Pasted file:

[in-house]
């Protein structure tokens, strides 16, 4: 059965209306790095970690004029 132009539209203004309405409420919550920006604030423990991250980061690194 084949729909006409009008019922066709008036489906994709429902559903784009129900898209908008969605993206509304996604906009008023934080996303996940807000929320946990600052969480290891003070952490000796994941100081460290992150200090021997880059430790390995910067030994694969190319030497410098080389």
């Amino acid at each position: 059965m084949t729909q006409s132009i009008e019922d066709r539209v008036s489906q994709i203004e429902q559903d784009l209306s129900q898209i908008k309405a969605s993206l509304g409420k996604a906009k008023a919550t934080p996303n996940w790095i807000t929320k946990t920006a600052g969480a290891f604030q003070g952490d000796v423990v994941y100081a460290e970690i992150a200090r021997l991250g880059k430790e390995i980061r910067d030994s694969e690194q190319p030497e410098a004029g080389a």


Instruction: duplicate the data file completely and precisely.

[in-house]
């Protein structure tokens, strides 16, 4: 059965209306790095970690004029 132009539209203004309405409420919550920006604030423990991250980061690194 084949729909006409009008019922066709008036489906994709429902559903784009129900898209908008969605993206509304996604906009008023934080996303996940807000929320946990600052969480290891003070952490000796994941100081460290992150200090021997880059430790390995910067030994694969190319030497410098080389």
């Amino acid at each position: 059965m084949t729909q006409s132009i009008e019922d066709r539209v008036s489906q994709i203004e429902q559903d784009l209306s129900q898209i908008k309405a969605s993206l509304g409420k996604a906009k008023a919550t934080p996303n996940w790095i807000t929320k946990t920006a600052g969480a290891f604030q003070g952490d000796v423990v994941y100081a460290e970690i992150a200090r021997l991250g880059k430790e390995i980061r910067d030994s694969e690194q190319p030497e410098a004029g080389a």